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A New Take On a Boston Accent (Life Humor)

Be careful. Be very, very careful.

© Andrew Lukatskiy via Canva.com

Warning: People who live in non-rhotic northeastern states not only drop their ‘r’s,’ but they also aren’t known for talking to strangers, being patient — or having a sense of humor, for that matter. This came to my attention by accident.

A job transfer to Boston occasioned a relocation from Atlanta and took us to live in the northeast. The cost of living is 43% less in Rhode Island than in Boston, so we opted to live just over the border in Providence, Rhode Island, and commute to BeanTown every day.

On one of my first grocery runs in Providence, there I was, minding my own business and patiently waiting in the checkout lane at our local Stop-N-Shop grocery store. Useful trivia for transplants: There are no Krogers or Publix stores there. (You’re welcome.)

It was a busy day, and there was a long line. One by one, the busy shoppers checked out, leaving only one person in front of me. About this time, a clerk came walking by and observed the queue blocking the main walkway at the front of the store — snaking its way down the aisle.

She stepped over to the next register and flipped on her light to rectify the situation, announcing a new checkout lane was opening. She saw me watching her, so she motioned for me to come over there.

Miss Manners

But— being the nice person that I am — I thought the friendly ‘southern thing’ to do would be to back up and let the person in front of me be the one to go over to the new line. After all, she was technically next.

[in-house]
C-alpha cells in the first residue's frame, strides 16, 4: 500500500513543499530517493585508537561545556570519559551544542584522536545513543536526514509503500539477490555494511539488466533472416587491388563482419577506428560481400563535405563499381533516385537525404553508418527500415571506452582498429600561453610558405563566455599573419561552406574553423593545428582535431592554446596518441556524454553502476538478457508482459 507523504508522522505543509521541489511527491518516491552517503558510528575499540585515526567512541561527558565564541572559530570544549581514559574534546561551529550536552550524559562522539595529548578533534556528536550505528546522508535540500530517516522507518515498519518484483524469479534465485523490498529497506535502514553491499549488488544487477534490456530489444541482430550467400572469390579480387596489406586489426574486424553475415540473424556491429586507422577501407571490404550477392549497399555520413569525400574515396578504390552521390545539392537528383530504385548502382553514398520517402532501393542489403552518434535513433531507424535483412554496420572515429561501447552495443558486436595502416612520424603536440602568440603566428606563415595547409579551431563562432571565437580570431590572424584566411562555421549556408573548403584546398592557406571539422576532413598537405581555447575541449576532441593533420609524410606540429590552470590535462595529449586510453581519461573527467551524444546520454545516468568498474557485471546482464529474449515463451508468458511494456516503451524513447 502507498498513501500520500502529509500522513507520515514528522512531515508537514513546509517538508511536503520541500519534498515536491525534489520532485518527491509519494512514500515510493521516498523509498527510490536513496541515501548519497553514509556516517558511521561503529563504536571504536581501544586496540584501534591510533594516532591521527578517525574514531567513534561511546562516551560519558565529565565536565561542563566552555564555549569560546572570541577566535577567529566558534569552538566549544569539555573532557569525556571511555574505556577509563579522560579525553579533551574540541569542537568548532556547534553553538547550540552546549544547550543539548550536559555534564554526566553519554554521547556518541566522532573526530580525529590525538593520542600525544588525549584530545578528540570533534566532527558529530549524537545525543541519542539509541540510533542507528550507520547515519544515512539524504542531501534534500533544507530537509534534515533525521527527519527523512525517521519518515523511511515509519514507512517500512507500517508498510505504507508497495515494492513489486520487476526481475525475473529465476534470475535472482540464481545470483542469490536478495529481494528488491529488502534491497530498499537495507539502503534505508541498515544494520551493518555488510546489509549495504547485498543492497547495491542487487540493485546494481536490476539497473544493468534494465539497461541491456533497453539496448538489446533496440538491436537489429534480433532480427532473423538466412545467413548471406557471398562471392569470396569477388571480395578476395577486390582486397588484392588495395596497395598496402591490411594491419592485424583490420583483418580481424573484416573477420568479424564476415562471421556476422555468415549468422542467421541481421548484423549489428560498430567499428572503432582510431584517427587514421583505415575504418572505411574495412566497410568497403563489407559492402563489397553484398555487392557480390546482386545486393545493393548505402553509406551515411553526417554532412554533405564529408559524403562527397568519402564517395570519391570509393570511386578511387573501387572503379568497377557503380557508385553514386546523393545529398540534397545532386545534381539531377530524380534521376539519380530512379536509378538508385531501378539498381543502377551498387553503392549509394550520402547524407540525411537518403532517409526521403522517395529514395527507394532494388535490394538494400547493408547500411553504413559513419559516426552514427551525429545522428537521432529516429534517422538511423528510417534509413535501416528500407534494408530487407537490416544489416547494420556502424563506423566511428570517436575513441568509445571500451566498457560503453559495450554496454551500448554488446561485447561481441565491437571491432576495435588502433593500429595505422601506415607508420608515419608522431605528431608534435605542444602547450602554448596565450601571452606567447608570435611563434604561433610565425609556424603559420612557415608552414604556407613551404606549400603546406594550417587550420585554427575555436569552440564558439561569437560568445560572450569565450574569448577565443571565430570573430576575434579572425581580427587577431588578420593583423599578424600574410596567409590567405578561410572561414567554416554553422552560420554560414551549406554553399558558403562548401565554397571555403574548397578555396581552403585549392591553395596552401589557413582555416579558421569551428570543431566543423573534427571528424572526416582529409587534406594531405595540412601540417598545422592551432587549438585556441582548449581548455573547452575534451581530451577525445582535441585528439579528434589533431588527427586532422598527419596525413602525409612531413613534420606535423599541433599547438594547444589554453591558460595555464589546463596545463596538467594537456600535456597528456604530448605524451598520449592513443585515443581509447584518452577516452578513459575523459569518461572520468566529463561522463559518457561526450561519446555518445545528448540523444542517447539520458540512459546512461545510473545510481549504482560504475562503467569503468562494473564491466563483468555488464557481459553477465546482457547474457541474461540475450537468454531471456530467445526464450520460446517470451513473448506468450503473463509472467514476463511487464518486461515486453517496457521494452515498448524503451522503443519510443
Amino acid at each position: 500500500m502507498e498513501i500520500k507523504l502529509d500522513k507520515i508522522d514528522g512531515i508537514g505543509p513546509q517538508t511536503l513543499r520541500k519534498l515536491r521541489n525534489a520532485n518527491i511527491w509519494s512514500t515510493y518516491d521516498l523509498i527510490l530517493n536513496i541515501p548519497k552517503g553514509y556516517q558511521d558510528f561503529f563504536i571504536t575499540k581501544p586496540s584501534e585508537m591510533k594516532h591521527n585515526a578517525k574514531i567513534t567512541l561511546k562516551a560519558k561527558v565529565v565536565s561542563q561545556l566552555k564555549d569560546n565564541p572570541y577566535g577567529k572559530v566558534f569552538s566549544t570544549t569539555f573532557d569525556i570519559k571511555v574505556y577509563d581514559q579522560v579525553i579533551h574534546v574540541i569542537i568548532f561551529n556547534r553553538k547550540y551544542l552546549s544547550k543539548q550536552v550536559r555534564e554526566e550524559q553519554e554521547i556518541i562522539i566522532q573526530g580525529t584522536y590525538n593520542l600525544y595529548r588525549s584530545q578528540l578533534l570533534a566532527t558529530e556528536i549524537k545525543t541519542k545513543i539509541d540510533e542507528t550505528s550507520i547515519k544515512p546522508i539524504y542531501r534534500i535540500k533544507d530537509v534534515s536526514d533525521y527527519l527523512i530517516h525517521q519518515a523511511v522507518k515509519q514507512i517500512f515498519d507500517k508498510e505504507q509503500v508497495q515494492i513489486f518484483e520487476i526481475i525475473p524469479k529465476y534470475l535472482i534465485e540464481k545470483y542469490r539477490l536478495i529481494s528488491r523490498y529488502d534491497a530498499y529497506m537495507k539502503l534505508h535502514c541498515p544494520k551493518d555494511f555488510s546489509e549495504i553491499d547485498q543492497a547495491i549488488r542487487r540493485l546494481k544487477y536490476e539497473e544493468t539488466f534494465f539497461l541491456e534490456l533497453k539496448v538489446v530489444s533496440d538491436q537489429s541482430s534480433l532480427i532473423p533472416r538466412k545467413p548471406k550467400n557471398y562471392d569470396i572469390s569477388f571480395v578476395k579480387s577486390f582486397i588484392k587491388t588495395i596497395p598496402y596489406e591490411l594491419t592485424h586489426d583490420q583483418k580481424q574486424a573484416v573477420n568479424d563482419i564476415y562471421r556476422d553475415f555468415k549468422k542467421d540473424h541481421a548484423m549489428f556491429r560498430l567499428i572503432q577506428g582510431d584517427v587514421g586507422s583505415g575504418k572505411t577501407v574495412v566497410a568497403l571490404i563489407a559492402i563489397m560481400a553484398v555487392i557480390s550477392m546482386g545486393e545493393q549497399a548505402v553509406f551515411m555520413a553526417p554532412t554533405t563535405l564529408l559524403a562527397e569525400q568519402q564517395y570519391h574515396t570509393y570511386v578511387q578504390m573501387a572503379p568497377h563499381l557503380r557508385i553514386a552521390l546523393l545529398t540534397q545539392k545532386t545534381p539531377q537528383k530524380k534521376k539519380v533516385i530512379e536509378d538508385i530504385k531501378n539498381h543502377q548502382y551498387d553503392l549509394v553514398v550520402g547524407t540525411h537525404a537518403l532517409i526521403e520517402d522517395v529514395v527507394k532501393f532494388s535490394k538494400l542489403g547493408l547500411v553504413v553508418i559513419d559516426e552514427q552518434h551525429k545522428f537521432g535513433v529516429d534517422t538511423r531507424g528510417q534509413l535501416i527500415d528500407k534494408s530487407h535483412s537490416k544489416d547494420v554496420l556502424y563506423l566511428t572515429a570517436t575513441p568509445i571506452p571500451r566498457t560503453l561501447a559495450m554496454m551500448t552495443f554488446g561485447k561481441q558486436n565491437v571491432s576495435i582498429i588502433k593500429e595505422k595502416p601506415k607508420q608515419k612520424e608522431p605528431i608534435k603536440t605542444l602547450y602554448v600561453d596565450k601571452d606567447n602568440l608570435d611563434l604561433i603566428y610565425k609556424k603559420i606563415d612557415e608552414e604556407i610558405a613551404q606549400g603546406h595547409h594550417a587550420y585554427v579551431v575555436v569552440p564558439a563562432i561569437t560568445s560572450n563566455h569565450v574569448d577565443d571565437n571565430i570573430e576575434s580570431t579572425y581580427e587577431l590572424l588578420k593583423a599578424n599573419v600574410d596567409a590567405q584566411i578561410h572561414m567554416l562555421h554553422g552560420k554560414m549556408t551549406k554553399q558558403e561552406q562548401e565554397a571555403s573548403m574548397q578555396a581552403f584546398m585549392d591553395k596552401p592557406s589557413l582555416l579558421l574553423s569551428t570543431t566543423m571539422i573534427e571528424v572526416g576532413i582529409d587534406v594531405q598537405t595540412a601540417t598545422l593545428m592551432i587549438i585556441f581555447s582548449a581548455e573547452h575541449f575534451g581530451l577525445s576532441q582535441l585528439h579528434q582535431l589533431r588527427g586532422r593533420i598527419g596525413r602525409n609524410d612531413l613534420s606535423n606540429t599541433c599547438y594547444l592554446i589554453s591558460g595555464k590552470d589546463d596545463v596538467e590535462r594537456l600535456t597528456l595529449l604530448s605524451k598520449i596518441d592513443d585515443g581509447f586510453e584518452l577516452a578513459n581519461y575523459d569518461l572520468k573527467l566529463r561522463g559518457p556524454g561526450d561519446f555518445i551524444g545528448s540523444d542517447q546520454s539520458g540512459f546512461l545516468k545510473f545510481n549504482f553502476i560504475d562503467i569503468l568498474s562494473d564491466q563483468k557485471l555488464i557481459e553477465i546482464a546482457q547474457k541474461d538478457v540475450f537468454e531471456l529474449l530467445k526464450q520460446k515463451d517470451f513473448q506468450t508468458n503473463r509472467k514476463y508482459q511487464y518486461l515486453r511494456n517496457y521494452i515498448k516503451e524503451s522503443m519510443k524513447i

As I began reversing my cart (more useful trivia: they call shopping carts ‘carriages’ or ‘buggies’). I politely suggested that the woman in front of me move to the new line, stating that I was in no rush.

Rather than uttering the monosyllabic ‘thanks’ I was expecting, she snorted and harrumphed as she stomped by — nearly side-swiping me as she careened around on two wheels. Woo hoo! Miss High-And-Mighty was going to claim her pole position.

She gave me a glaring icy stare as she sped by, leaving skid marks on the floor tiles. Miss Southern-Manners here was gobsmacked. I felt behind me for my fainting couch; I was getting ‘the vapors’. Had I just been all-nice-and-neighborly-like — and now this ingrate was acting like I had done something to her.

Well, that did it!

That’s when my humor imp pulled another, ‘Why not say it? Let’s see what happens’ hijackings.

As she began unloading her ‘carriage’ (still very much within earshot), I held my hands out — palms up — imitating a demonstrative Italian mob boss. Using my best Boston accent, I snarked: “Whatsamatteru?! Would it breakauface to smile? Don’t youz know how to say tank you?”

Oops!

A nanosecond later, my common sense kicked in gear and yanked my chain to pull me up short, “Did ‘youz’ just say that out loud?”

Hearing that, my gift of fear flipped on the red/blue strobe lights and siren as I realized the ramifications of making such a remark, considering where I was. I put my head down, white-knuckled the cart handles, stared straight ahead, and acted as if I had said nothing.

Luckily, I didn’t get punched in the face right there; or followed to my car for a beat down by Miss Congeniality after leaving the store.

So what did we learn, dear?

I learned that — similar to remember to set the emergency brake when parking a car on a hill in San Francisco — I was going to have to remember to put the brakes on my humor and keep impulsive commentary in draft mode if I planned to reside in a town known to have once been run by the mob.

Yet again — Joe Q Public reminds me that sometimes you gotta laugh at life — even if you’re the only one appreciating the joke.

I ended up living there for five years. Eventually, I found a way to fit in, but it took a little coaching:

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Taylor-Grace Davidson

Taylor-Grace Davidson

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Invert. Always Invert. Flip problems upside down & address them backward. Avoiding stupidity IS better than seeking brilliance.